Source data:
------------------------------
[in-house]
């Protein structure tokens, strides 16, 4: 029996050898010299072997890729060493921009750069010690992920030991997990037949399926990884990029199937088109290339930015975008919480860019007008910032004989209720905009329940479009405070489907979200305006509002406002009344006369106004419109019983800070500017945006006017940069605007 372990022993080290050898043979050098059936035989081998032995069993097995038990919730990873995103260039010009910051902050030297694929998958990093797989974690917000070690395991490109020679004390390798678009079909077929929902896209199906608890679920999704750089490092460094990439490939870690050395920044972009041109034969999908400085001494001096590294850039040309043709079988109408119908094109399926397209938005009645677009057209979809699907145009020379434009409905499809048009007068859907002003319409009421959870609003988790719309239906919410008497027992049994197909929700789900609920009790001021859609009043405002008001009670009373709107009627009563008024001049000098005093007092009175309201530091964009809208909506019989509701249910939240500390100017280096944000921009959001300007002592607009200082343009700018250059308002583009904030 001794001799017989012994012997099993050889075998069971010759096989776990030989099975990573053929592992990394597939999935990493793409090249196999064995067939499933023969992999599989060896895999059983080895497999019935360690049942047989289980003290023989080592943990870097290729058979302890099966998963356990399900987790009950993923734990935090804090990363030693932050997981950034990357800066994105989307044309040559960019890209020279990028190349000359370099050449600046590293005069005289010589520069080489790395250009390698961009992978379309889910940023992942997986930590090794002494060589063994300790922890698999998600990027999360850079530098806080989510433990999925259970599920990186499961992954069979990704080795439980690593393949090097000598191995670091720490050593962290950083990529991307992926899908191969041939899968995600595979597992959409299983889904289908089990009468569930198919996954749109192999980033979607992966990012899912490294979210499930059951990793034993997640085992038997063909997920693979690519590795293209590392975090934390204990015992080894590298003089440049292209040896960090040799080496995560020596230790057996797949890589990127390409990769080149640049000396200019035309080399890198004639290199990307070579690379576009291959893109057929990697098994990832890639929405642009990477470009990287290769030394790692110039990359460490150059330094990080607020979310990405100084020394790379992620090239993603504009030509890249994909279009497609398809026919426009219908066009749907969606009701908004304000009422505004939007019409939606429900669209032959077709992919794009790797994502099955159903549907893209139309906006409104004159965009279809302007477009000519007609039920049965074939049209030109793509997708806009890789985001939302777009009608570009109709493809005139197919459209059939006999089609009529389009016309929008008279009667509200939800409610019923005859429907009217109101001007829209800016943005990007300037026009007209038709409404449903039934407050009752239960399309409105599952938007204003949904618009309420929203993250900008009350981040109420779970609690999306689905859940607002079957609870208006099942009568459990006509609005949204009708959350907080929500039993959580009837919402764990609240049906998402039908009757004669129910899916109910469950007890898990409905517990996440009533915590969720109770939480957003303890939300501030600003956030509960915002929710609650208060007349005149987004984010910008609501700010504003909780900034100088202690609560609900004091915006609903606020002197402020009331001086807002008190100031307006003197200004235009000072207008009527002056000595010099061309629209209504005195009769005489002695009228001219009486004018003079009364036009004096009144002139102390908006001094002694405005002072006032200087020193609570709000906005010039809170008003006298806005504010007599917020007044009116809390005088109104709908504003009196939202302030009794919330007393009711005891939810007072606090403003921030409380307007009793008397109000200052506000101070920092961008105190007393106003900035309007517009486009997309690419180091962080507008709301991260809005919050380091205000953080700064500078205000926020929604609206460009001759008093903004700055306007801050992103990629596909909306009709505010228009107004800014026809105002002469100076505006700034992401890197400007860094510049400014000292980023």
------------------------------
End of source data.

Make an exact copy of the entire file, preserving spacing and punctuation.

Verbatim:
[in-house]
């Protein structure tokens, strides 16, 4: 029996050898010299072997890729060493921009750069010690992920030991997990037949399926990884990029199937088109290339930015975008919480860019007008910032004989209720905009329940479009405070489907979200305006509002406002009344006369106004419109019983800070500017945006006017940069605007 372990022993080290050898043979050098059936035989081998032995069993097995038990919730990873995103260039010009910051902050030297694929998958990093797989974690917000070690395991490109020679004390390798678009079909077929929902896209199906608890679920999704750089490092460094990439490939870690050395920044972009041109034969999908400085001494001096590294850039040309043709079988109408119908094109399926397209938005009645677009057209979809699907145009020379434009409905499809048009007068859907002003319409009421959870609003988790719309239906919410008497027992049994197909929700789900609920009790001021859609009043405002008001009670009373709107009627009563008024001049000098005093007092009175309201530091964009809208909506019989509701249910939240500390100017280096944000921009959001300007002592607009200082343009700018250059308002583009904030 001794001799017989012994012997099993050889075998069971010759096989776990030989099975990573053929592992990394597939999935990493793409090249196999064995067939499933023969992999599989060896895999059983080895497999019935360690049942047989289980003290023989080592943990870097290729058979302890099966998963356990399900987790009950993923734990935090804090990363030693932050997981950034990357800066994105989307044309040559960019890209020279990028190349000359370099050449600046590293005069005289010589520069080489790395250009390698961009992978379309889910940023992942997986930590090794002494060589063994300790922890698999998600990027999360850079530098806080989510433990999925259970599920990186499961992954069979990704080795439980690593393949090097000598191995670091720490050593962290950083990529991307992926899908191969041939899968995600595979597992959409299983889904289908089990009468569930198919996954749109192999980033979607992966990012899912490294979210499930059951990793034993997640085992038997063909997920693979690519590795293209590392975090934390204990015992080894590298003089440049292209040896960090040799080496995560020596230790057996797949890589990127390409990769080149640049000396200019035309080399890198004639290199990307070579690379576009291959893109057929990697098994990832890639929405642009990477470009990287290769030394790692110039990359460490150059330094990080607020979310990405100084020394790379992620090239993603504009030509890249994909279009497609398809026919426009219908066009749907969606009701908004304000009422505004939007019409939606429900669209032959077709992919794009790797994502099955159903549907893209139309906006409104004159965009279809302007477009000519007609039920049965074939049209030109793509997708806009890789985001939302777009009608570009109709493809005139197919459209059939006999089609009529389009016309929008008279009667509200939800409610019923005859429907009217109101001007829209800016943005990007300037026009007209038709409404449903039934407050009752239960399309409105599952938007204003949904618009309420929203993250900008009350981040109420779970609690999306689905859940607002079957609870208006099942009568459990006509609005949204009708959350907080929500039993959580009837919402764990609240049906998402039908009757004669129910899916109910469950007890898990409905517990996440009533915590969720109770939480957003303890939300501030600003956030509960915002929710609650208060007349005149987004984010910008609501700010504003909780900034100088202690609560609900004091915006609903606020002197402020009331001086807002008190100031307006003197200004235009000072207008009527002056000595010099061309629209209504005195009769005489002695009228001219009486004018003079009364036009004096009144002139102390908006001094002694405005002072006032200087020193609570709000906005010039809170008003006298806005504010007599917020007044009116809390005088109104709908504003009196939202302030009794919330007393009711005891939810007072606090403003921030409380307007009793008397109000200052506000101070920092961008105190007393106003900035309007517009486009997309690419180091962080507008709301991260809005919050380091205000953080700064500078205000926020929604609206460009001759008093903004700055306007801050992103990629596909909306009709505010228009107004800014026809105002002469100076505006700034992401890197400007860094510049400014000292980023």